Pay attention. I know, we hear that all the time, but if you want to make real changes in your life you must choose what to pay attention to. Our brains do not and will not change if we don’t pay attention to the things we want. You want to write on a regular basis? Then put more brain power into it. Pay attention to the process. Pay attention to the time and effort needed to get it done. To build a new habit you need repetitive actions. To gain those actions you must offer more attention to them. A great way to do that is…track it. Recording what you do during the three stages, Process, Self-care, and Product Time will help build the habits you wish to create.
As the Egyptian pharaohs used to say, “So let it be written, so let it be done.”
Good morning! Did you find a journal to jot your wisdom in like I suggested yesterday? Did if feel weird putting pen/pencil to the pages inside? I know! Freaky, right! It feels like we are doing something wrong in a wonderful way by defiling the pristine pages, but…do it anyway.
Alrighty then, today I am adding a photo taken by moi. You see, I received a message asking, “Do you really do the ‘cuppa and nibbles’ crap?” So, I am showing you what my cuppa and nibbles are this morning. Apples, peanut butter, and coffee! TaDa! I wouldn’t lie about something like food. I love food and a good cuppa. Now that that is settled let’s get to Around the Writer’s Block by Rosanne Bane and expand our brains. Grab your REAL cuppa and nibbles and join me on page 153. See you there.
Yesterday we talked about recording our efforts, so we are more aware, motivated, and more likely to repeat the desired behaviors we are trying to build. The example given in the book is dieters. Those who tracked their food intake are more likely to lose twice as much weight as those who did not keep a food diary. Keeping a log, for any goal, can help you maintain focus and give yourself full credit for all you have accomplished.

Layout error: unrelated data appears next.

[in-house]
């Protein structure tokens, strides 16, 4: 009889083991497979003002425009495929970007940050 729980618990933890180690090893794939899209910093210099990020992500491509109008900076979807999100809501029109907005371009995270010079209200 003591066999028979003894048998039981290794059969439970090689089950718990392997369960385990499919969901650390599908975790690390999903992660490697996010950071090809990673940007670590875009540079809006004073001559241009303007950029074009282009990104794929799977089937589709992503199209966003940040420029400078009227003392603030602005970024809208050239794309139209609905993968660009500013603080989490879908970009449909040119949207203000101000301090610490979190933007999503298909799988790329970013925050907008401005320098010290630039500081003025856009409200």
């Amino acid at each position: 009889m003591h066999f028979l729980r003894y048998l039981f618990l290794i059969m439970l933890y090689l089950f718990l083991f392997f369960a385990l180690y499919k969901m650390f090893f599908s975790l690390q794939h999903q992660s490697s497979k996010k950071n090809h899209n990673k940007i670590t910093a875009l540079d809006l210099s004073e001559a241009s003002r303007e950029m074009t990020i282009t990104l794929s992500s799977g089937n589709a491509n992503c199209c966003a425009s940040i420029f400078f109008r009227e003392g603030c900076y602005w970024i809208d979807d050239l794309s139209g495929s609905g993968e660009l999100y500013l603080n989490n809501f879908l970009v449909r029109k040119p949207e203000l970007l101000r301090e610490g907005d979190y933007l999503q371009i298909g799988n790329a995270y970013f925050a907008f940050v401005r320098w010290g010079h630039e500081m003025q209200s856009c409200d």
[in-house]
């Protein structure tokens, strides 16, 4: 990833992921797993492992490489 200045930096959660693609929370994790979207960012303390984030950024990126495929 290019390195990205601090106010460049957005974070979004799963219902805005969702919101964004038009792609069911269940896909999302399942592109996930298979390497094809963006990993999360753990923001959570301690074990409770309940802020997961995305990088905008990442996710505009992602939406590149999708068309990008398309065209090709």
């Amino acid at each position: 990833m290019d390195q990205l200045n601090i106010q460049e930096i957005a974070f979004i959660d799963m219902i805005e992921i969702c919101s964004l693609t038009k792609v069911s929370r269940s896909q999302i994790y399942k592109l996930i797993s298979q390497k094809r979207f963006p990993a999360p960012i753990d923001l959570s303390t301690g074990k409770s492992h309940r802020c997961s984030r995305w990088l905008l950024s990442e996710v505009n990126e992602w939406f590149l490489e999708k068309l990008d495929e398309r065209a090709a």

There are times when we struggle to see what we have and have not done. But if you are tracking your three stages, and all you have done in a journal, you see just how far you’ve come. I used to struggle with this. I would see a mountain of papers on my desk filled with research, ideas, and bits of storyline. But because I didn’t track it or put all the information in a ‘journal’ I would lose focus and give up on pursuing the story. I would get frustrated. Then, my amazing awesome-sauce daughter, Ladybug, made me a journal. No, really! She hand stitched a journal for me. It was beautiful, and amazing, and I did not want to put a single mark in it. Then she told me I could write, doodle, and scribble in it because she would refill it whenever I needed.
**Insert very loud SQUEEING and jumping up and down like a fool. **
I was then able to track my work. Keep all my research in one neat and tidy place and see my progress in my story. Since then, she has made me a new journal for each story I have written. I can go back and see everything I have done and pick up from where I left off at any time. I can see my start times and intended targets. I can see where storylines veered off in the wrong direction allowing me a chance to fix it or see where it goes.
If you read O-B*tch-uary or intend to- here’s a secret…The friendship between the main character, Olivia, and her friend, Alyssa, was not supposed to fracture. The storyline shifted on me and took their friendship in another direction completely. It worked so I let it be. By tracking the progression and how it would work in the plotline through my journal, I was able to figure out if it would work. It turned out to be a powerful part of the story and worth the extra time.
Write it down. Pay attention to what you are doing and what you want to do.
Remember, we find time for the things we want.